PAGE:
Friday, November 16, 2007

Waterproofing The Foundation

Before I can backfill the basement, the outside of the basement walls have to be waterproofed. The traditional way of doing this was to spread (or spray) a thick, black, tar-like coating on the foundation walls and footings... a very messy job. With an ICF foundation, that process can be greatly simplified by using a peel-and-stick waterproofing membrane. It's basically tar-on-a-roll, with a layer of tar sandwiched between a plastic facing on one side and a peelable backing on the other side. In very simple terms, you cut a piece off the roll, peel the backing off, and press it into place. The tar-like substance sticks to the ICF block very well and it's relatively clean to work with.

You start by putting a short piece at the bottom of the wall and down overtop the footing and the plastic footing bag. Here's where the plastic footing bags that I used for the footing forms tie in nicely with the waterproofing membrane; any water that comes from the soil or comes down the side of the house in a heavy rain can't make it's way into the house because now the entire basement is encased in plastic. At least that's the theory.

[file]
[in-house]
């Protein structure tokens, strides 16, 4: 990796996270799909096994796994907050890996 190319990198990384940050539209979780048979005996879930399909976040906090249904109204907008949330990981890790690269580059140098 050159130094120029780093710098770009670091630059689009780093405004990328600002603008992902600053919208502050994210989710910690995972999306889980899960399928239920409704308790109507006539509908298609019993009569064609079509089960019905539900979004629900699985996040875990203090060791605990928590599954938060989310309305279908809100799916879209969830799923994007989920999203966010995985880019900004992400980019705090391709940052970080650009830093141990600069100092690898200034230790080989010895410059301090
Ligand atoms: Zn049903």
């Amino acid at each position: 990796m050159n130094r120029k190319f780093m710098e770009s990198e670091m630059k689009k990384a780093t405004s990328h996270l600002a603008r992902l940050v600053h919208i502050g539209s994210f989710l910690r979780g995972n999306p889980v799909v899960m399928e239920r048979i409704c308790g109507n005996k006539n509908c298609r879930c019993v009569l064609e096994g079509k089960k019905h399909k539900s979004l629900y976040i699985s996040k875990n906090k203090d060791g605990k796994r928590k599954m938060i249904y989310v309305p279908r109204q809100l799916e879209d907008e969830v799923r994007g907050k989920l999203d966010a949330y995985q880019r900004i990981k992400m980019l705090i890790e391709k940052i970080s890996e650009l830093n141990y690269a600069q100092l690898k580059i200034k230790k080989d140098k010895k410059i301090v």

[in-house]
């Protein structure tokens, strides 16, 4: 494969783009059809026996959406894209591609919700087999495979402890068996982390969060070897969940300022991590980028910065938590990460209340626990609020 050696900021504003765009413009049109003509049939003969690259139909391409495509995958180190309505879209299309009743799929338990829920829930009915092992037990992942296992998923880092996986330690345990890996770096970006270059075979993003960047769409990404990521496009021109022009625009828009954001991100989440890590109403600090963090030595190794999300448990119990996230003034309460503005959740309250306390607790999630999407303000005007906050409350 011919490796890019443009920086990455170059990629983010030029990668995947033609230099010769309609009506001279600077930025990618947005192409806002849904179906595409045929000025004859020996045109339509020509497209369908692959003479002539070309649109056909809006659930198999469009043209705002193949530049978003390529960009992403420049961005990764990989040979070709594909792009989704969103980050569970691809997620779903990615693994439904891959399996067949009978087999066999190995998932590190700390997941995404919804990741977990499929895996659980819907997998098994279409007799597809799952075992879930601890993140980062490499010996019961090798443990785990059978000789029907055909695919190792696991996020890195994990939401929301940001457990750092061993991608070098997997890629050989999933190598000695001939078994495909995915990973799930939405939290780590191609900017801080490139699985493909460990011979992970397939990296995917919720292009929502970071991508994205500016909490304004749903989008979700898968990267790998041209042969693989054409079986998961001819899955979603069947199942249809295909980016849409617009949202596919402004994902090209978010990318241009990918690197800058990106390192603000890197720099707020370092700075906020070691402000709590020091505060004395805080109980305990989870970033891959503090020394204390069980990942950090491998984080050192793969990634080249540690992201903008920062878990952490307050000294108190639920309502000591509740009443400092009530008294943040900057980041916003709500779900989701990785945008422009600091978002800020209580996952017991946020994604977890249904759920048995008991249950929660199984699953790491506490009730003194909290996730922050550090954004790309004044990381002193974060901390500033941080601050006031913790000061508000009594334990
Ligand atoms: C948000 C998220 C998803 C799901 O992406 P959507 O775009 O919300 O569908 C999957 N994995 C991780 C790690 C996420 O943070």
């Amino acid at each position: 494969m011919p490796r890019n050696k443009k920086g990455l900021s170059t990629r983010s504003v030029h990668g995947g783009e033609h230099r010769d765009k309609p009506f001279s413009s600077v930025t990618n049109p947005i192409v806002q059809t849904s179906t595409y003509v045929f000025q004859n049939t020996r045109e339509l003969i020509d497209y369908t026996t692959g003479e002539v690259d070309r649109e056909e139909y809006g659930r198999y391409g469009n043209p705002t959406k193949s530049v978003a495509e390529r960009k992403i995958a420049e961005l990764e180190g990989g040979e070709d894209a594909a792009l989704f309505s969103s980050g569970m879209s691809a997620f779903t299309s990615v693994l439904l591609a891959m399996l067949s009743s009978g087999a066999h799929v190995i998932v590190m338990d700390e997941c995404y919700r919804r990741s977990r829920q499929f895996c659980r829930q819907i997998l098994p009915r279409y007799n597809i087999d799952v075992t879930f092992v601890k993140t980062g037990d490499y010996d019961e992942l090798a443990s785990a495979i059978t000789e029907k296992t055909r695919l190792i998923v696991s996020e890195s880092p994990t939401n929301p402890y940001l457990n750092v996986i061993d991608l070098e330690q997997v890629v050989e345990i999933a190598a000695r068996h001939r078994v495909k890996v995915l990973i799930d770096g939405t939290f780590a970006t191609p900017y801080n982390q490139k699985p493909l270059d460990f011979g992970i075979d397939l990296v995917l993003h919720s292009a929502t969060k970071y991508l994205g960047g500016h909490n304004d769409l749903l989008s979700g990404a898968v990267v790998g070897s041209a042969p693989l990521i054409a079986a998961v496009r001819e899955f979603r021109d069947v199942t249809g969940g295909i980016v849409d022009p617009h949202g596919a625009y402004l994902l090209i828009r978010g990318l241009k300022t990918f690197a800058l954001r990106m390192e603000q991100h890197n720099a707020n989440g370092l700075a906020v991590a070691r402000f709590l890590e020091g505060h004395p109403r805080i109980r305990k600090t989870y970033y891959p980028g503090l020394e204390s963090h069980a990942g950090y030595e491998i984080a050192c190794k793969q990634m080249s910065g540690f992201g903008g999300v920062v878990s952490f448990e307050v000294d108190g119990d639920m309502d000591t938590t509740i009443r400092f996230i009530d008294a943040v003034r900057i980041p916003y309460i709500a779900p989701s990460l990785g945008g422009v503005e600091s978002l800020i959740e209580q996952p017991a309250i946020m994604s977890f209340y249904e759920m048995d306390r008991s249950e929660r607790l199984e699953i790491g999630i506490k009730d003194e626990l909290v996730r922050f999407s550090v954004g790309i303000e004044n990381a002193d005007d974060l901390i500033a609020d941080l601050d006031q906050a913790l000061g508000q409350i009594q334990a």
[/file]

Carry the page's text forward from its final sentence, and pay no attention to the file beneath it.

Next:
After the footing piece is done, the walls can be done. You simply cut a piece about six feet long, hold it up against the wall, start peeling the backing off, and press it to the wall as you go. There are lines scribed into the ICF blocks that you can use as a reference to get everything straight. When you get down to the bottom, you overlap it right on top of the footing piece applied previously. Once it's all attached to the wall, you go over it with a rubber roller to make sure that it's really stuck well. Each subsequent piece overlaps its neighbour by about three inches and the corners will get a double layer.

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